Carbon-based Nanomaterials in Analytical Chemistry
Chapter 3: Carbon Nanomaterials in Analytical Separations
Published:07 Sep 2018
Special Collection: 2018 ebook collectionSeries: Detection Science
Q. Hu and L. A. Colón, in Carbon-based Nanomaterials in Analytical Chemistry, ed. C. D. Garcia, A. G. Crevillén, and A. Escarpa, The Royal Society of Chemistry, 2018, ch. 3, pp. 69-104.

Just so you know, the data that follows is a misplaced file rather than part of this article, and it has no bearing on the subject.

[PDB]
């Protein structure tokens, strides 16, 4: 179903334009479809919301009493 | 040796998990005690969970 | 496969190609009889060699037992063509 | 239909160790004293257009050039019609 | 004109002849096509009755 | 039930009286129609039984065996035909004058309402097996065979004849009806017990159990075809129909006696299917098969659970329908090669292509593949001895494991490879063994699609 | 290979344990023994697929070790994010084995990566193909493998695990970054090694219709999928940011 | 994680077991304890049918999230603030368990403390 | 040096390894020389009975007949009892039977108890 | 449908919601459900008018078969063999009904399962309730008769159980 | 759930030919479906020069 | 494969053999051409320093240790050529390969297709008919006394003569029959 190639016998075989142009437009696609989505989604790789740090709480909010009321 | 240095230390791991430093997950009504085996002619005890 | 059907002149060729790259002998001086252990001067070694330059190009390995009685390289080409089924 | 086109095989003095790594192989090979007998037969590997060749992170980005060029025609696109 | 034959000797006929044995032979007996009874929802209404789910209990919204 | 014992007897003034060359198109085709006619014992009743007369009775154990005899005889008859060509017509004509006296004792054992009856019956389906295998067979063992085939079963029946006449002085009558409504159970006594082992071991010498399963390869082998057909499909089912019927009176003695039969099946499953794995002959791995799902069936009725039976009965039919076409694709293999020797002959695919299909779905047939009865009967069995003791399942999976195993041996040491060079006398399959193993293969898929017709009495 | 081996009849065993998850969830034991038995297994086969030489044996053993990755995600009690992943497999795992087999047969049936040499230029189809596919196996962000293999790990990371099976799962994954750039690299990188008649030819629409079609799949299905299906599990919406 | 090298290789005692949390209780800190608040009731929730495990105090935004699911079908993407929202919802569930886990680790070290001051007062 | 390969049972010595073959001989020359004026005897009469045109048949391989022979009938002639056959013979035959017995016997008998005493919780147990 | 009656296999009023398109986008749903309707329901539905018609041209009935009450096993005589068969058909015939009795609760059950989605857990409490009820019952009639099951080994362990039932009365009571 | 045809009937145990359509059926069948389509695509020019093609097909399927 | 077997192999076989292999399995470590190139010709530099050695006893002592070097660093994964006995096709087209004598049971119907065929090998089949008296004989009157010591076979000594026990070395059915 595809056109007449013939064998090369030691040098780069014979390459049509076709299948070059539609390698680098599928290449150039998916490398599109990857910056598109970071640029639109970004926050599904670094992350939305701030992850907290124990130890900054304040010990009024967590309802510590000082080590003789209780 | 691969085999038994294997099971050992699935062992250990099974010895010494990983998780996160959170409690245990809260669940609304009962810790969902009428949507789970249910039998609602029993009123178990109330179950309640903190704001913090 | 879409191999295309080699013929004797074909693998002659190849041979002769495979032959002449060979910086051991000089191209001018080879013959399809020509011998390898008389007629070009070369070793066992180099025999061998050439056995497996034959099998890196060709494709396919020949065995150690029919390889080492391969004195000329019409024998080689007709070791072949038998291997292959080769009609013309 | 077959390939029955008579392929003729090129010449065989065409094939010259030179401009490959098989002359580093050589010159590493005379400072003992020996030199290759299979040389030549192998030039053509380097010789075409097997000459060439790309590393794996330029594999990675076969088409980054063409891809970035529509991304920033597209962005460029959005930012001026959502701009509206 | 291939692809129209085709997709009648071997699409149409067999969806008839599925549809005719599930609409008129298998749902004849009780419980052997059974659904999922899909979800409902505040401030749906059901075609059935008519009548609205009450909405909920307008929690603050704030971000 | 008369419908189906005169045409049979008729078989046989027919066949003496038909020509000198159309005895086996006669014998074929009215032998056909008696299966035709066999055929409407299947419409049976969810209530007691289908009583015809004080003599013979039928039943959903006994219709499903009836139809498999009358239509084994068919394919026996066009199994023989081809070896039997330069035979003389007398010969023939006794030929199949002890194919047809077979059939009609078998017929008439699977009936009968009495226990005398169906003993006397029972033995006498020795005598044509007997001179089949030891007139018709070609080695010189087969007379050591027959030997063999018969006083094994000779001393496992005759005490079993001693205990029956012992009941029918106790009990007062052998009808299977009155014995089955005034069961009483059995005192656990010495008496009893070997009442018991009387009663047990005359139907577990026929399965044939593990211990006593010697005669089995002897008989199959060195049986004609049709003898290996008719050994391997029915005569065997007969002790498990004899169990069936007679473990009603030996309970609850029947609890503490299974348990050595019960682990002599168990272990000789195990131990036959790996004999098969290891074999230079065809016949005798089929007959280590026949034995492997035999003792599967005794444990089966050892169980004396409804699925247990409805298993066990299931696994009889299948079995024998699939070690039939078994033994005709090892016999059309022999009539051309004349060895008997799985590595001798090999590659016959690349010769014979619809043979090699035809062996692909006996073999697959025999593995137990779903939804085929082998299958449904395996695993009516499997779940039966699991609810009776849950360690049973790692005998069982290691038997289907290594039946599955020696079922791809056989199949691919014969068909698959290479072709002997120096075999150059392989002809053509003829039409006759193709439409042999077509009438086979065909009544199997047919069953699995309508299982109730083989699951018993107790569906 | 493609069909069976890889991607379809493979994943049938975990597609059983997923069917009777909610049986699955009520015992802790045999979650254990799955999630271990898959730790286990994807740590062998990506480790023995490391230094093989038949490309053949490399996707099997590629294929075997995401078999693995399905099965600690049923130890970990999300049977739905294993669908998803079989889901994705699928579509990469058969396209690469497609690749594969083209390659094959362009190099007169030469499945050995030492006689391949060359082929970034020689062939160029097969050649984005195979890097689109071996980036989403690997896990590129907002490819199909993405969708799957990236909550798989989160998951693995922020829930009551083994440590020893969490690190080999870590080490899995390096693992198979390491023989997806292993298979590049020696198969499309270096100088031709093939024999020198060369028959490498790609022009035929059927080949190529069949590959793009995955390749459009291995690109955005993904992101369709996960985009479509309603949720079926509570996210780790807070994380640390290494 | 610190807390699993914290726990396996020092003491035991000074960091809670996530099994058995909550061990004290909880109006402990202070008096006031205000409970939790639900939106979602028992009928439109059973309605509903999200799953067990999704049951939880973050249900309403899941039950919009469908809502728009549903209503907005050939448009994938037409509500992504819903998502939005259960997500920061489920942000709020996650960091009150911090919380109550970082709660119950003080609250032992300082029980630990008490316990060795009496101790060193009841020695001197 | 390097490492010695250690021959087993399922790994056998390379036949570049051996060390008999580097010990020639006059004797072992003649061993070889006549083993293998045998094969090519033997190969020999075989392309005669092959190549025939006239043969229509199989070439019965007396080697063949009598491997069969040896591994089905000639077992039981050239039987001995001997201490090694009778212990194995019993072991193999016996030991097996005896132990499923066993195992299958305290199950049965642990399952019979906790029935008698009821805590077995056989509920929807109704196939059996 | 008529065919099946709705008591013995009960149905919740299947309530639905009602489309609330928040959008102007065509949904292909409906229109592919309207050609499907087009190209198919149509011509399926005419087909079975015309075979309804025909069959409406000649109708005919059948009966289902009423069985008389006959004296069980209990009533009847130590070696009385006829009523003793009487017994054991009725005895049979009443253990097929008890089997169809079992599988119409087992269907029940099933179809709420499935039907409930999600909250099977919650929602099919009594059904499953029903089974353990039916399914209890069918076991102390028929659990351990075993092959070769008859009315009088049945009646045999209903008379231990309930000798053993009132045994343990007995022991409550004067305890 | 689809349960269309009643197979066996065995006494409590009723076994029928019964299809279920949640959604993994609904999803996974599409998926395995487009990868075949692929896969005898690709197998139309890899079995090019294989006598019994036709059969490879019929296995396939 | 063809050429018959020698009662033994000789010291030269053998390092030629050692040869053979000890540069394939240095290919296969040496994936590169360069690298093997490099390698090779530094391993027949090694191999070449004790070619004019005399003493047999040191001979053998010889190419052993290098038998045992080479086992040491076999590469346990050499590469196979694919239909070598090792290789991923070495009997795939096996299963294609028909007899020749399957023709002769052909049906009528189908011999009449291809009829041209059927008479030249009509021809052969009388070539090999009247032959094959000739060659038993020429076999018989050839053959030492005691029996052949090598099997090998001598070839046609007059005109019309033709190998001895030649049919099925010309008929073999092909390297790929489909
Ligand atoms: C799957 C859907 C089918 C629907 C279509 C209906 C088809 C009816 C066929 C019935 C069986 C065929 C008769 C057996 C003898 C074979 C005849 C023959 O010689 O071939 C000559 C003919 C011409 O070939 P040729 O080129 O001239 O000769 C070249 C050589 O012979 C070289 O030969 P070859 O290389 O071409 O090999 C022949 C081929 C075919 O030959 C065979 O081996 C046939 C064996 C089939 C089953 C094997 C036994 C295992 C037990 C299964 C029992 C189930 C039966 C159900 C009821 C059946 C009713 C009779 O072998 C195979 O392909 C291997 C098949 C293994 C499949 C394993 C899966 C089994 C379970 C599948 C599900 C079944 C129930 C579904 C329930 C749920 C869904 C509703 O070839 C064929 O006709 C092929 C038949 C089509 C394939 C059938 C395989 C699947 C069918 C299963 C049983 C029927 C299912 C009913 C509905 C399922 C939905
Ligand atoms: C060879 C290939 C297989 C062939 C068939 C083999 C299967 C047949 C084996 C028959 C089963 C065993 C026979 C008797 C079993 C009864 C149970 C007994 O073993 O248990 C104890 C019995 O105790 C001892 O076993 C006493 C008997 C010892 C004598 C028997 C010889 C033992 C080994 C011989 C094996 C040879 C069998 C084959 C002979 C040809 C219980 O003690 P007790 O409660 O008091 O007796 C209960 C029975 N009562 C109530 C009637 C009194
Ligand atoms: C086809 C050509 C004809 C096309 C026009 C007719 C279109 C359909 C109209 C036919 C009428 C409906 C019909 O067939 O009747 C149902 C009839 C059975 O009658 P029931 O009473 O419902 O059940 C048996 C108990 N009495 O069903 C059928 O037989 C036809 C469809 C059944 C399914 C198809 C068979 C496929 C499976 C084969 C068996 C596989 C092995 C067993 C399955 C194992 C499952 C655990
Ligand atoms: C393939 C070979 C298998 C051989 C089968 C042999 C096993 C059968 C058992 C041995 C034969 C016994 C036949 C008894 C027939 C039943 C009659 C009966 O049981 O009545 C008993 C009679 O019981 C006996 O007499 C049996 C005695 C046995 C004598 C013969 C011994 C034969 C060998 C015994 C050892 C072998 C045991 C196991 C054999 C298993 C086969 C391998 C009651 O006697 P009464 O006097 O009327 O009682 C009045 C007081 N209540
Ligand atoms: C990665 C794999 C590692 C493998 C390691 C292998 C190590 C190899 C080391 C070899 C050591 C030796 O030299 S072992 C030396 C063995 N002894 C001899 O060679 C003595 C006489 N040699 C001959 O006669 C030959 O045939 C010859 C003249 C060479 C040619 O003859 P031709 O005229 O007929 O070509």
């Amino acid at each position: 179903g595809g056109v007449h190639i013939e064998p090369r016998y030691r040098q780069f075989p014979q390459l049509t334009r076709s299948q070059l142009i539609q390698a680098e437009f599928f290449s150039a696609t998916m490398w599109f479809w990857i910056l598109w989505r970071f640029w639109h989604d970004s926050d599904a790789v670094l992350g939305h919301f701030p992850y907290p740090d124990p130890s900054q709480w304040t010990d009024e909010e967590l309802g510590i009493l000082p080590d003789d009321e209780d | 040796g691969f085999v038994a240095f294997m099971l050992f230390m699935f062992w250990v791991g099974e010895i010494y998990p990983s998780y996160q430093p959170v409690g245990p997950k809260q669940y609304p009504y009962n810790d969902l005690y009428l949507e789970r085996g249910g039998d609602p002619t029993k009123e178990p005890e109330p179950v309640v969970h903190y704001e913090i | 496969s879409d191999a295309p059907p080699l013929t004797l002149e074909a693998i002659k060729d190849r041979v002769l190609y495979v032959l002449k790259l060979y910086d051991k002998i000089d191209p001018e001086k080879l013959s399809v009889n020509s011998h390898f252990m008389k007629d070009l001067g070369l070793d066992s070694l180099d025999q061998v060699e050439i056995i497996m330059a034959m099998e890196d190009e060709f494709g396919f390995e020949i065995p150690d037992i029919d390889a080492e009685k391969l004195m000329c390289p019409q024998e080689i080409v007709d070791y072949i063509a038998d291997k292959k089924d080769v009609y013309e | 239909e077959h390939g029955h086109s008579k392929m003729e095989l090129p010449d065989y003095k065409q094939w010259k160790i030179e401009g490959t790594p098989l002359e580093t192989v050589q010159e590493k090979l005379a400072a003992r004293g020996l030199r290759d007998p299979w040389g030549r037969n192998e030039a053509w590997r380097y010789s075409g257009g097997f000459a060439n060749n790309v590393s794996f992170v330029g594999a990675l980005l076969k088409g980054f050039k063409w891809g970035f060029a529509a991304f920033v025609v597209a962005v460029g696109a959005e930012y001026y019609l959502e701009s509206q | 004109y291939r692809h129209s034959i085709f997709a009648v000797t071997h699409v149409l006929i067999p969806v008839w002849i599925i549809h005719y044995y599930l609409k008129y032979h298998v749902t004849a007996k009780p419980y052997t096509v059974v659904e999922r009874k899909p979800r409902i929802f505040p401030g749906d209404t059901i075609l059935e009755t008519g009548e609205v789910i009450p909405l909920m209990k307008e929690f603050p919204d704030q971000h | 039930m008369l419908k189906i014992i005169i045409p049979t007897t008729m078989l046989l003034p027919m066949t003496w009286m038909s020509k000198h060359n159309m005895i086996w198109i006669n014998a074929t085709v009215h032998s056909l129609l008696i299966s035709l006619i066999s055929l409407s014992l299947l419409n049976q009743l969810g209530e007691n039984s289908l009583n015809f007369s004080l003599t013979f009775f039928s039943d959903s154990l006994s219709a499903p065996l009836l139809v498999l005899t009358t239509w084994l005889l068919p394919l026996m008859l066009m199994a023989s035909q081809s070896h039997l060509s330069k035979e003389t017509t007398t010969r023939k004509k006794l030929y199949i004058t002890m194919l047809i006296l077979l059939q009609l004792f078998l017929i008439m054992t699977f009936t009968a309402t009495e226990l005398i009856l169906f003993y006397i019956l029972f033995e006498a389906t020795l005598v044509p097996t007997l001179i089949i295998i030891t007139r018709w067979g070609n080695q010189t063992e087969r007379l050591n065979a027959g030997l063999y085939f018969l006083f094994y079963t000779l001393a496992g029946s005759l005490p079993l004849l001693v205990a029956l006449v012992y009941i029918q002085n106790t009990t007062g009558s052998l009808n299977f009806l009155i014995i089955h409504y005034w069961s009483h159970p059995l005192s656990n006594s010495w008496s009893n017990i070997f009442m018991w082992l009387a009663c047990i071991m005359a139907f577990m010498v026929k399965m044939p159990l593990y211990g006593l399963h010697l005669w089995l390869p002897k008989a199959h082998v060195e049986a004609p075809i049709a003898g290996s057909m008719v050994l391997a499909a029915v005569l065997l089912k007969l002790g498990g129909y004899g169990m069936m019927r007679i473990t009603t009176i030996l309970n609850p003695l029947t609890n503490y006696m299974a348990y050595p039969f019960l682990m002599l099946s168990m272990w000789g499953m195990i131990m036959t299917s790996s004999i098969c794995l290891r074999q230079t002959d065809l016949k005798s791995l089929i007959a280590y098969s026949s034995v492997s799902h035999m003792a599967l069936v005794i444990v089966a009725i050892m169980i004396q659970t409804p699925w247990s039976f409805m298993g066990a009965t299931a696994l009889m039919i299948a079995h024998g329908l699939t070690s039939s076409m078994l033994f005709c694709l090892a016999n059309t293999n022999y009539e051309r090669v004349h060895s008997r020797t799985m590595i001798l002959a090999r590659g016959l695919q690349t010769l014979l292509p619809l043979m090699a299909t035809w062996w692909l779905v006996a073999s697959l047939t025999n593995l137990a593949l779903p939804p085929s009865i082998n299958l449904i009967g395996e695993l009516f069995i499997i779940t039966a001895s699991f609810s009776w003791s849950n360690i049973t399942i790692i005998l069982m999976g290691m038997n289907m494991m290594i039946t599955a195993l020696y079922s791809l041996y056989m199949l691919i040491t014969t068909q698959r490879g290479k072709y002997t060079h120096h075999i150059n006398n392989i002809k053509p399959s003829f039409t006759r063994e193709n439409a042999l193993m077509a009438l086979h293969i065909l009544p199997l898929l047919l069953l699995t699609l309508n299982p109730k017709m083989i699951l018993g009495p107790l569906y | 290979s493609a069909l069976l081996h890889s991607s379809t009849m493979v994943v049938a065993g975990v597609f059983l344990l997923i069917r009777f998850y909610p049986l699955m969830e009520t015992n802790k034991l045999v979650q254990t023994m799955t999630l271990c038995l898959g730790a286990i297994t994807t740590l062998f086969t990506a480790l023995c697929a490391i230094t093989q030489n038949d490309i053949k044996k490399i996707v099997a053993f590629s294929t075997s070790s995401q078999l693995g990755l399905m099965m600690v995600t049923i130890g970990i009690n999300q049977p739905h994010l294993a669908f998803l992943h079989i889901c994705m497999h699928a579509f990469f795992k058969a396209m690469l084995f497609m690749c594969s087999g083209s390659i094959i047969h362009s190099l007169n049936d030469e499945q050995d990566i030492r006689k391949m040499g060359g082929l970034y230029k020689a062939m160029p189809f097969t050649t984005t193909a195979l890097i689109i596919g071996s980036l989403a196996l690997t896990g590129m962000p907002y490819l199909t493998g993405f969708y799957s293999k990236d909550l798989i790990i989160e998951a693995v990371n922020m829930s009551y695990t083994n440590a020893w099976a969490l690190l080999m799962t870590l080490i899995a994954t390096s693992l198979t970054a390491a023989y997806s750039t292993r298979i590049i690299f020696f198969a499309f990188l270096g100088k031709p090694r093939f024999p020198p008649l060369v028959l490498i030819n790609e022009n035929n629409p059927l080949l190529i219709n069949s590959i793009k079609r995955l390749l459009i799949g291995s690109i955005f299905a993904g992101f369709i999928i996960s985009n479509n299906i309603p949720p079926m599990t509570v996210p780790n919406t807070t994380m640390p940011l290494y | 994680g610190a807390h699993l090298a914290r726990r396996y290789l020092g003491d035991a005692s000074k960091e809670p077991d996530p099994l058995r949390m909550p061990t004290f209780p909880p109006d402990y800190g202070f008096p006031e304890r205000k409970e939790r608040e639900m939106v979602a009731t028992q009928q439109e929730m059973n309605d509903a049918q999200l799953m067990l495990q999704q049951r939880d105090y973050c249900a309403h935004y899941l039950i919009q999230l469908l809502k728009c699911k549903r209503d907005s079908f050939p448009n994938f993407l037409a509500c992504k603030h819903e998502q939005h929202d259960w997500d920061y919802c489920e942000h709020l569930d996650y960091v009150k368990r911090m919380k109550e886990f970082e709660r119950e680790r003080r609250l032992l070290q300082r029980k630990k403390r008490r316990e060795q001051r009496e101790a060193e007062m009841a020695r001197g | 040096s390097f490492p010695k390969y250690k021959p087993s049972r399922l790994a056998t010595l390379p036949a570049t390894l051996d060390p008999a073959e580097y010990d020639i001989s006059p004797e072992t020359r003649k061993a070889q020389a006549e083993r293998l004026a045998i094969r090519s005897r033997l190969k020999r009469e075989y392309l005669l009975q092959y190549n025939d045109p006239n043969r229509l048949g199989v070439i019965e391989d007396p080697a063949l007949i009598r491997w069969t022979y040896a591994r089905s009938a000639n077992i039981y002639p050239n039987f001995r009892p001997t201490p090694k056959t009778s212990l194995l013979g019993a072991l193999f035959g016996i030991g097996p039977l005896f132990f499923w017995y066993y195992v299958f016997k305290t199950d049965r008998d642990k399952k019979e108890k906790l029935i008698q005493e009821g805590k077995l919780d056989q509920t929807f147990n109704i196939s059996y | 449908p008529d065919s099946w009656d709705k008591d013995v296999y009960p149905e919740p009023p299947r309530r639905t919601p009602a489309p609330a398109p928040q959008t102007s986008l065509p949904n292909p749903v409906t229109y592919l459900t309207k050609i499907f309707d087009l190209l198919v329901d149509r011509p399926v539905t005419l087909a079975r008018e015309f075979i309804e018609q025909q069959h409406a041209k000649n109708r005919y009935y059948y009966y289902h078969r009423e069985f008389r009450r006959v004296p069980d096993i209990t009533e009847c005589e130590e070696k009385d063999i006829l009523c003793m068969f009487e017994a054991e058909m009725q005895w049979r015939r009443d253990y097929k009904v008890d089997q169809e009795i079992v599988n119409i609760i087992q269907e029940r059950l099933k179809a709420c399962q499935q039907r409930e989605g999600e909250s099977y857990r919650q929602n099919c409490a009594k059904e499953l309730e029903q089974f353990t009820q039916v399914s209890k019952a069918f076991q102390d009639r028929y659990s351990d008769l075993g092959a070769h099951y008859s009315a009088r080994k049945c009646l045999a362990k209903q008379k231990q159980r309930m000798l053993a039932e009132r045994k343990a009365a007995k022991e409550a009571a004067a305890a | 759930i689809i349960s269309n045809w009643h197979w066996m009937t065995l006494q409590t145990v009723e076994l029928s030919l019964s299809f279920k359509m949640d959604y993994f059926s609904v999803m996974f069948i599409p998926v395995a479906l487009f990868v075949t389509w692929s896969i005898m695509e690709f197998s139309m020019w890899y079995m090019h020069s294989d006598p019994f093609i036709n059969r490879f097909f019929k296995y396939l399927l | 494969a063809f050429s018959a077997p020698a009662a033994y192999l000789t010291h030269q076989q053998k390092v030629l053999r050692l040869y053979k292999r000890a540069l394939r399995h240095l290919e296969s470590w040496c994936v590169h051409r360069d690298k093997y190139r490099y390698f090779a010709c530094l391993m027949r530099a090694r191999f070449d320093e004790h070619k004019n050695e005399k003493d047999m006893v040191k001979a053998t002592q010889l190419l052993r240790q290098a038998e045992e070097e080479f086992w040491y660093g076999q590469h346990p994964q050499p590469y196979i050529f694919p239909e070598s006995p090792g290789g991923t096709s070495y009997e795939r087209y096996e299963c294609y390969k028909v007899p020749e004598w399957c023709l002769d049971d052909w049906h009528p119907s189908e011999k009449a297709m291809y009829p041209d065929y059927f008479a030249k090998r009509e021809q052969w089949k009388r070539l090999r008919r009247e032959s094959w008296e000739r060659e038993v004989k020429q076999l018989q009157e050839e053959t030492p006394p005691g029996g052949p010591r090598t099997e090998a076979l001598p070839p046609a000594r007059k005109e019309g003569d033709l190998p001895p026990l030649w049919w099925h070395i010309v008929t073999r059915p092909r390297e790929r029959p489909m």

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With the advent of nanotechnology, carbon nanomaterials (CNMs) have been investigated for a variety of applications, including their use in separation science. Of continuous interest is the use of CNMs as separation media for chromatographic applications in chemical analysis. In this chapter, we present an overview of the use of various CNMs as separation media that include carbon nanotubes (CNTs), fullerenes, graphene and graphene oxide (GO), as well as nanodiamonds (NDs). These CNMs provide good physical and chemical stability that allows for selective interactions with solutes to exert unique retention behaviors for analytical separations. In particular, we present how these nanomaterials have been incorporated as the stationary phases in gas chromatography (GC) and liquid chromatography (LC), as well as a pseudo-stationary phase in capillary electrophoresis (CE). Examples are presented to illustrate their use and the different type of interactions that contribute to specific separation modes (e.g., reversed phase, normal phase, and chiral separation modes). Initially, we provide a general view of the separation techniques used to study and/or purify CNMs, which indicates the interplay between separation science and nanotechnology.